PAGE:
Frisbee teams envisions something greater

Frisbees fly around in the campus consciousness somewhere between “Frisbee’s a sport now?” and “Aren’t they the people throwing stuff at trees?”

Ironfist, the John Brown University men’s ultimate frisbee team, has been to the national tournament twice in the last two years. The women’s team, Savage Skies, has exploded numbers-wise.

Three years ago, Savage Skies would take seven women to a tournament and play as many as five, hour-and-a-half-long games without any substitutions: intense cardio, but not a strategy for staying competitive throughout the tournament. Playing without substitutions is called going savage.

“This year and last year have been great recruiting years for us; we’ve really doubled and tripled in size,” Andrea Boss, Savage Skies captain, said. “We started off my sophomore year with barely seven people. Now we have twenty one.”

The men have also seen expansion.

“This year we’ve lost several good players; Andrew Goode, Jacob Moore and Chris Geinheimer have been significant contributors on the field during their time here,” Kyle Dyer, Ironfist captain, said. “Despite losing them, we have an unprecedented amount of first-year players.”

“We reloaded with the best freshman class I have seen come through,” Aric Powers, fellow Ironfist captain, added.

Both teams have just returned from Rookie Ride, a tournament that introduces new players into the fast paced, highly competitive world of Ultimate Frisbee. Powers was “impressed with how the younger players have learned the game so quickly.”

“I saw huge improvement over the weekend,” Boss said of Savage Skies’ tournament play.

Field awareness is a hard thing to teach in practice. Knowing where space is on the field and when to be in that space is fundamental to a competitive ultimate team.

Savage Skies is also announcing their first-ever fundraiser. To raise money, sophomore captain Greta Smith is threatening to shave her hair.

“We are super excited about our first fundraiser: Save It or Shave It,” Smith said. “Tournaments are usually pretty expensive and we were given a pretty small budget this year, so we’ve go a lot to raise if we want to continue to go to tournaments. We’re really hoping that other students and even faculty and staff will get as excited as we are about this and help support us.”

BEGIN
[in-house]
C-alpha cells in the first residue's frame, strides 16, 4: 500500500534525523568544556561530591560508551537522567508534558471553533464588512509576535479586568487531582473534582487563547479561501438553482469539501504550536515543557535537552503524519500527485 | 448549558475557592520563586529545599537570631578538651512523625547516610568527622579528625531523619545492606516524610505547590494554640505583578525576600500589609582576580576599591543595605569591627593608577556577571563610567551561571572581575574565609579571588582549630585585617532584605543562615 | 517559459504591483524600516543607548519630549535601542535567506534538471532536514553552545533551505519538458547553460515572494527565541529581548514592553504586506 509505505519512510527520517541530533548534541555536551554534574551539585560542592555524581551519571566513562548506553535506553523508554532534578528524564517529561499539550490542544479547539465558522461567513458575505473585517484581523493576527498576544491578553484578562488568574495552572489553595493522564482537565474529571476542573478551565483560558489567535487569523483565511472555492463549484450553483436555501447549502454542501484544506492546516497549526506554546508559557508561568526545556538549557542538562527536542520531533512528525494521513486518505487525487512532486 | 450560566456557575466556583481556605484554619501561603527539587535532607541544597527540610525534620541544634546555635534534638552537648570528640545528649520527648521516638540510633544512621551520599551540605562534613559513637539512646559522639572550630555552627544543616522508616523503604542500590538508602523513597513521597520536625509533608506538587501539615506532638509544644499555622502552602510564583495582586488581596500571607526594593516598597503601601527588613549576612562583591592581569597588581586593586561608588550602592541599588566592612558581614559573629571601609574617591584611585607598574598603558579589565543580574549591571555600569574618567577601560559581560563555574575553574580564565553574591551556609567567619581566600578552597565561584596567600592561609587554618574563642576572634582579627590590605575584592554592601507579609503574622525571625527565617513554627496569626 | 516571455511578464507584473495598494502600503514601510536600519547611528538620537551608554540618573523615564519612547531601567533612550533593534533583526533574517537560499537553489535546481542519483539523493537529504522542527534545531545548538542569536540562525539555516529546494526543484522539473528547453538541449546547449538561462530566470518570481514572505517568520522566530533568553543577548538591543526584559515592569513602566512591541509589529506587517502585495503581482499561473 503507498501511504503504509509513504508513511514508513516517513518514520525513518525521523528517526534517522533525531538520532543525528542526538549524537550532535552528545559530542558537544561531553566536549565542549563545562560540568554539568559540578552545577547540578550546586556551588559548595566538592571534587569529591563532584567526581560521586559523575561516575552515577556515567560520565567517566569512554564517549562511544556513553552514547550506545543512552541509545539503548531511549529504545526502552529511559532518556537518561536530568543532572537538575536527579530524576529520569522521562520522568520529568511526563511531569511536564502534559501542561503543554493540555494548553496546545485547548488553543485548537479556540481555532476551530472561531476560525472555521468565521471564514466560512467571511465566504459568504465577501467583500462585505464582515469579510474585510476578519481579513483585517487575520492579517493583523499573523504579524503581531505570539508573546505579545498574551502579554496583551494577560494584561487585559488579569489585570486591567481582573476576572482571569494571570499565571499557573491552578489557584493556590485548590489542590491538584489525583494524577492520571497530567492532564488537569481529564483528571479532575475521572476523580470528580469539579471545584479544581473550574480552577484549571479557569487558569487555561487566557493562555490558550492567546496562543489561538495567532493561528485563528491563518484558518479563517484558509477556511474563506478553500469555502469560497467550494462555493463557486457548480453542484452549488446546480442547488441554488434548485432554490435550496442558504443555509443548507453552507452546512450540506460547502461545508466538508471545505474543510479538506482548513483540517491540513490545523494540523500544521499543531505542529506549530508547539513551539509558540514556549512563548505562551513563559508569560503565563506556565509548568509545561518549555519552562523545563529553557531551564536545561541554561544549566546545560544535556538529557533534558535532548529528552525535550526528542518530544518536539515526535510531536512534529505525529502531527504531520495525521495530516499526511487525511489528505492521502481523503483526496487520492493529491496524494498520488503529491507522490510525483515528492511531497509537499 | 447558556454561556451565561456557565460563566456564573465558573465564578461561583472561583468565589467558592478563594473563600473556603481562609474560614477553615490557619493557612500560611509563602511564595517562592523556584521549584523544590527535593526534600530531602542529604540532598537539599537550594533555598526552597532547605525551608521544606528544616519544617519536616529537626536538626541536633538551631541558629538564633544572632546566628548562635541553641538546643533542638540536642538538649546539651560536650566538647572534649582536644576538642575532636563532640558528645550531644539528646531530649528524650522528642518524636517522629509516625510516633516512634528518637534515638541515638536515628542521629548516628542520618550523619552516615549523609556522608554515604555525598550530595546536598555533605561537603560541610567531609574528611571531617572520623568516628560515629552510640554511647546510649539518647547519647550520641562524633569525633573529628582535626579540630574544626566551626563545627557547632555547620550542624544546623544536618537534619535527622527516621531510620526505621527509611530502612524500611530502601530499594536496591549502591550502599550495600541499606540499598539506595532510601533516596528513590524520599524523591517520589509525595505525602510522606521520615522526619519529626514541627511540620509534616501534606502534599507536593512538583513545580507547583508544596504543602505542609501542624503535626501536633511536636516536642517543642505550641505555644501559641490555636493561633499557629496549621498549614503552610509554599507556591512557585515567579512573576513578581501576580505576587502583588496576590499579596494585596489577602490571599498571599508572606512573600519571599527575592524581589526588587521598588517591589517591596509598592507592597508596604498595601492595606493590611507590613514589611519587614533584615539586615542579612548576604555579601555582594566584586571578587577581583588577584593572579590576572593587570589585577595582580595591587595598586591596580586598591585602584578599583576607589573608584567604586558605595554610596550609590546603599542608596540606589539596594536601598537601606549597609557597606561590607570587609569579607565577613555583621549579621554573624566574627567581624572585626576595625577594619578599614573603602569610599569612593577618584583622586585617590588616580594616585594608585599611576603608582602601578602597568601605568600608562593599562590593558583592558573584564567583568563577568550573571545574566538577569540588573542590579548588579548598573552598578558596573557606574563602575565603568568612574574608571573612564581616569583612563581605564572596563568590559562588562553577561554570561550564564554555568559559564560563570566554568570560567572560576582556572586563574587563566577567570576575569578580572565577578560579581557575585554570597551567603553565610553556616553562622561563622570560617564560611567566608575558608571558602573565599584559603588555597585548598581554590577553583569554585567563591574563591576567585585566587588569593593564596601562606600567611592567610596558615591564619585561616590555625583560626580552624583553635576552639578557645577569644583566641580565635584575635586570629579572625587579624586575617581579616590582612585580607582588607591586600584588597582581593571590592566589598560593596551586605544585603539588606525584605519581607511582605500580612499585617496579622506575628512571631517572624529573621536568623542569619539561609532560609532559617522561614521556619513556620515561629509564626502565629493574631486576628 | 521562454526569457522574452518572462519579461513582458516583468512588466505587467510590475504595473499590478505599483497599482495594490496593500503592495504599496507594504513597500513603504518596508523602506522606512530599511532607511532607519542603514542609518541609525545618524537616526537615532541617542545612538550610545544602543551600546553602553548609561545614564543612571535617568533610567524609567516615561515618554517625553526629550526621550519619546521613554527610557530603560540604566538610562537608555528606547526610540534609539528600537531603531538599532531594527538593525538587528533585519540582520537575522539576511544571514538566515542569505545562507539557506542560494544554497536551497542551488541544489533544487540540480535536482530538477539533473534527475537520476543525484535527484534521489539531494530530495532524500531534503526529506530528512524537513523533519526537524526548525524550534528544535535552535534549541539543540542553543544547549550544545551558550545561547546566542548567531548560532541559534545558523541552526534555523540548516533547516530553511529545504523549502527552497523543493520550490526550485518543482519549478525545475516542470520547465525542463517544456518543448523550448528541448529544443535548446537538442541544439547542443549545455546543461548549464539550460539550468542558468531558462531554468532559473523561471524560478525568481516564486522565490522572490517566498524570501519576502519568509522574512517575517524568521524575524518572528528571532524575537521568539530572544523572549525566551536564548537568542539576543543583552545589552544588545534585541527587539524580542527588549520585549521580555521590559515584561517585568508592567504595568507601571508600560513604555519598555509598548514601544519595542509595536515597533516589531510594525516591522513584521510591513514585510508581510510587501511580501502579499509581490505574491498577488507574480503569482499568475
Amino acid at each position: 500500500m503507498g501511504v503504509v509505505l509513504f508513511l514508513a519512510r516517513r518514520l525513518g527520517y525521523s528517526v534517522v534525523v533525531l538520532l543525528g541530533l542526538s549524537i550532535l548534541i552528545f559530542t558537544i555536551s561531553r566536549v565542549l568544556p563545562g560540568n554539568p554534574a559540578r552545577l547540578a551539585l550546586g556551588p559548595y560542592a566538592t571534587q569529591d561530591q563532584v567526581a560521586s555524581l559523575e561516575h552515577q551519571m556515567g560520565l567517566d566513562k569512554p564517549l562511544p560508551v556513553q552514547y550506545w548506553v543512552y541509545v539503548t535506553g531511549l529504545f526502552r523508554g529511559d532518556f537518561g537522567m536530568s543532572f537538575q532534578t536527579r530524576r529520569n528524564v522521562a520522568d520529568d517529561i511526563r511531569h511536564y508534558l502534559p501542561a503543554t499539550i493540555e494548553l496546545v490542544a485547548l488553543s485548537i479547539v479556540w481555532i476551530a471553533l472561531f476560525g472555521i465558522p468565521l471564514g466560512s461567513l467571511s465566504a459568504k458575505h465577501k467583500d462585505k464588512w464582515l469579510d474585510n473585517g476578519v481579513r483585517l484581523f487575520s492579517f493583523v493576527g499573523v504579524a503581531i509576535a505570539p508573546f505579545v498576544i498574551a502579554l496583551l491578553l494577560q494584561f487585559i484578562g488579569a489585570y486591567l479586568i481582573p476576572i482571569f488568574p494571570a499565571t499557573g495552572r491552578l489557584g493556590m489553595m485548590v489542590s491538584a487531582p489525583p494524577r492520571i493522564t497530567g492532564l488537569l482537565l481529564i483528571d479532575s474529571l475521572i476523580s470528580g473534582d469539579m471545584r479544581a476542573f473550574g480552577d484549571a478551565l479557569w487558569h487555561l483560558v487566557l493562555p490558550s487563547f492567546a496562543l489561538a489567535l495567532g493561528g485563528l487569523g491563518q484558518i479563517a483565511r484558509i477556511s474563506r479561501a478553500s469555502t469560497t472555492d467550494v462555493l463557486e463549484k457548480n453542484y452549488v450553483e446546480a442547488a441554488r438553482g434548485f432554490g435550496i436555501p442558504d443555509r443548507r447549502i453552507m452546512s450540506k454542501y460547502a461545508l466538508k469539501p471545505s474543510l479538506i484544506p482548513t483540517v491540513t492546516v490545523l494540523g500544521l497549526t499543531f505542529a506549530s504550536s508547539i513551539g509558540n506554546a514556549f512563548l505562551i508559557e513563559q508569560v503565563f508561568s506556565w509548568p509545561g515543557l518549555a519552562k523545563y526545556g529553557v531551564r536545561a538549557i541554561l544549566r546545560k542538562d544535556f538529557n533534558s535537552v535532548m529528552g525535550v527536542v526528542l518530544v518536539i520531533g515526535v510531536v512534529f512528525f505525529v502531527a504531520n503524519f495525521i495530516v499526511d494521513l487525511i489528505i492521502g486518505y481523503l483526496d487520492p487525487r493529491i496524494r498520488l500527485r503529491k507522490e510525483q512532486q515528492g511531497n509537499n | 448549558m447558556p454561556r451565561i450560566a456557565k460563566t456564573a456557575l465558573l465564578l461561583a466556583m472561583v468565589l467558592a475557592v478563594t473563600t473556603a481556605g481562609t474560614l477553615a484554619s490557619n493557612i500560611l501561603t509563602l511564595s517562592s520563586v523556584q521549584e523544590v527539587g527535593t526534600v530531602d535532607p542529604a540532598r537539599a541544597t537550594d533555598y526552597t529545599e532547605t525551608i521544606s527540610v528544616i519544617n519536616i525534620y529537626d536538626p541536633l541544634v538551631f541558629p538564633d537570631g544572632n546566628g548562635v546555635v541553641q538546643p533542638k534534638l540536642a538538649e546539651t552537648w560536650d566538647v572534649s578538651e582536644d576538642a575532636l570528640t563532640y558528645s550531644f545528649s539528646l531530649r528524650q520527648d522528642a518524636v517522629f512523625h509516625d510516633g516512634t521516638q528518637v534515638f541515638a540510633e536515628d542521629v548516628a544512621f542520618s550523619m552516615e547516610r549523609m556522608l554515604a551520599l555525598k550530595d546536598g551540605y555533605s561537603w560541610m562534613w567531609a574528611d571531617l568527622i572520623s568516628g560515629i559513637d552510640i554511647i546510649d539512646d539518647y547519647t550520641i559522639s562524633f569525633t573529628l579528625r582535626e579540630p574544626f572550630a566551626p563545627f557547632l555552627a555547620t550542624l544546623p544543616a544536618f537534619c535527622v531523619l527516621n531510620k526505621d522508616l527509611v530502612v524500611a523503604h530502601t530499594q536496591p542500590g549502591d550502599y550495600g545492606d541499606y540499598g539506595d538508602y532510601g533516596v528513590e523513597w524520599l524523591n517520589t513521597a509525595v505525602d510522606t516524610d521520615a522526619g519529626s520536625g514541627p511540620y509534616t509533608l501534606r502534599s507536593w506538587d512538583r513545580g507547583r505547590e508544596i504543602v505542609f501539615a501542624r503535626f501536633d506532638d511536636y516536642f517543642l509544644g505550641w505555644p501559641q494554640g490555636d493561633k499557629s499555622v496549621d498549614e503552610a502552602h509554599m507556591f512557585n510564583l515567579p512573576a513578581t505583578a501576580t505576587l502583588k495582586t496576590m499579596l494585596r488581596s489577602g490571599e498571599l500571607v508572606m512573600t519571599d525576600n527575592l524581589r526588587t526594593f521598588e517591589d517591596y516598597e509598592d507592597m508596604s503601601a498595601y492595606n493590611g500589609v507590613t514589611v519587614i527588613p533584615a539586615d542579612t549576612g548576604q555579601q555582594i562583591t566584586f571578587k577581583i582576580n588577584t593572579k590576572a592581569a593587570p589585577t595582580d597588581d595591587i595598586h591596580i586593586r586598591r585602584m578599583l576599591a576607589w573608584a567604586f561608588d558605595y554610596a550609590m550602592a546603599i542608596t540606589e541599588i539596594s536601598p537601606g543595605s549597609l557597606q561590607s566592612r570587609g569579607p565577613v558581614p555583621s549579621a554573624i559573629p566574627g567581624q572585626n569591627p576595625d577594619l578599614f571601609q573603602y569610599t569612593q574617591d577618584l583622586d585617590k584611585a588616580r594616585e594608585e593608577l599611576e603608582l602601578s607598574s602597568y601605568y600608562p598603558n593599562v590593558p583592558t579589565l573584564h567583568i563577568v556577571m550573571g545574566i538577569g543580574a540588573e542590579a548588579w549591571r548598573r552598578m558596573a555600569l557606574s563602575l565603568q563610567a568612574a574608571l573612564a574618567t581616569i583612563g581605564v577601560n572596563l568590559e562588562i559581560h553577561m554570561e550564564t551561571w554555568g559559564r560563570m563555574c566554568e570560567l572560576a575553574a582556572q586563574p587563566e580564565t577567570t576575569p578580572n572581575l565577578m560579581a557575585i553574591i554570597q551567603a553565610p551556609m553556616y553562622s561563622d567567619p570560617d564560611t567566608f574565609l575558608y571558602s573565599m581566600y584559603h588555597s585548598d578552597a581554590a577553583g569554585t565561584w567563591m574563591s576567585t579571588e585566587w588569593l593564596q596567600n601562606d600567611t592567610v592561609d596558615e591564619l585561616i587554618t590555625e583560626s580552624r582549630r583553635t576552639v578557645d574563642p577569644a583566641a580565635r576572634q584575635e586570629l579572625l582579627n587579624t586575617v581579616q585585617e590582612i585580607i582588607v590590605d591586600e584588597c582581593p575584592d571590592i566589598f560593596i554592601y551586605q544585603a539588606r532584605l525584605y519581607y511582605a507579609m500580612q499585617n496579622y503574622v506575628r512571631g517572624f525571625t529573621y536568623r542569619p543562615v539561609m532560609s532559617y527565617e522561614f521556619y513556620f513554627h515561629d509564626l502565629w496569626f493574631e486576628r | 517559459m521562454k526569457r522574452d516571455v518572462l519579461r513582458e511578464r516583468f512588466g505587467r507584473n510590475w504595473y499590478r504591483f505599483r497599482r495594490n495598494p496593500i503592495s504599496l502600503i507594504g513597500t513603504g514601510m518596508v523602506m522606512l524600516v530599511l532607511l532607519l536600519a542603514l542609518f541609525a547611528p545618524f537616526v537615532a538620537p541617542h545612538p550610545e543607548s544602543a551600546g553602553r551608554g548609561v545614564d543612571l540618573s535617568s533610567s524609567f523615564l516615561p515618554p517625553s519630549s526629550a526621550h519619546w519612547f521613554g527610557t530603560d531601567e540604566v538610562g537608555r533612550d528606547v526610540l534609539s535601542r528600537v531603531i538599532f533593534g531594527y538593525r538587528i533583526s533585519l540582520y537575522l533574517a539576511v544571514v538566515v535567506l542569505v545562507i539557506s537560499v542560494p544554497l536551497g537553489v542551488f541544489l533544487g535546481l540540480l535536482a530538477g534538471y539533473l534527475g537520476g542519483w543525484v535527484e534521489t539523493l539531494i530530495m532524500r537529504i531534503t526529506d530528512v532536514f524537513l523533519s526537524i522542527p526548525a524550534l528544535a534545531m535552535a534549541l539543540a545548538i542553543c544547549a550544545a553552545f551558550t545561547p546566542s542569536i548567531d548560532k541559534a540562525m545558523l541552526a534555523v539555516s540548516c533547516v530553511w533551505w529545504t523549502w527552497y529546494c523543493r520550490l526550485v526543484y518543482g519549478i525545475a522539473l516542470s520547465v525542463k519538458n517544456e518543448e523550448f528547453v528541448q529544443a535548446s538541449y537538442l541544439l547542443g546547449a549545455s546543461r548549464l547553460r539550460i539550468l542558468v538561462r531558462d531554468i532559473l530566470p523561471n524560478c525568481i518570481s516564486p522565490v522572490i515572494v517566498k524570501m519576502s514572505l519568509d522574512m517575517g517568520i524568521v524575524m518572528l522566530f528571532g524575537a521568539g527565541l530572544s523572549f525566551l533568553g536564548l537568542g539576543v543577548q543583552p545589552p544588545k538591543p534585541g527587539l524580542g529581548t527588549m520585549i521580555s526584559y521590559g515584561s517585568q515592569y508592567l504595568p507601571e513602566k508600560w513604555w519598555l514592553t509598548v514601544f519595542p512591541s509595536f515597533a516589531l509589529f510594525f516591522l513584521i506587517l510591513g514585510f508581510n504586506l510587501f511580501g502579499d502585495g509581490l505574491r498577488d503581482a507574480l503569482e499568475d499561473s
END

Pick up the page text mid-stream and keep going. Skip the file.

Look for Savage Skies’ table in Walker and contribute to one of two jars: “Save it! Or Shave it!” Smith may or may not be shaving her head, depending on which jar gets more money.

While a big recruiting class is great, Ironfist and Savage Skies have work to do. Tournaments are set up such that most of the weighty, rank-deciding events happen in the spring. Ultimate teams use the fall to develop rookies and hone skills.

“Specifically, we are looking to improve individual awareness of both offense and defense,” Dyer said of his team’s goals. “By doing this, we can play effective team defense and utilize all of our athletes on both sides of the disc.”

Competition isn’t everything for the ultimate teams on campus. Captains from Ironfist and Savage Skies emphasized how each team provides ministry opportunities in concrete, practical ways.

“We pray with every team after every game at each tournament,” Dyer said. “Win or lose, God gets the victory when someone comes up and shares how much of a blessing that simple prayer is.”

“We really do focus on the community and also outreach,” Andrea Boss said about Savage Skies’ character. “We play with great sportsmanship and integrity, and then afterward, we always ask the team if they want to pray at the end, thanking God for the game, that kind of thing.”

Alongside serious competition, the JBU ultimate teams offer others a vision of something greater and two great reasons to be proud of club sports culture here on campus.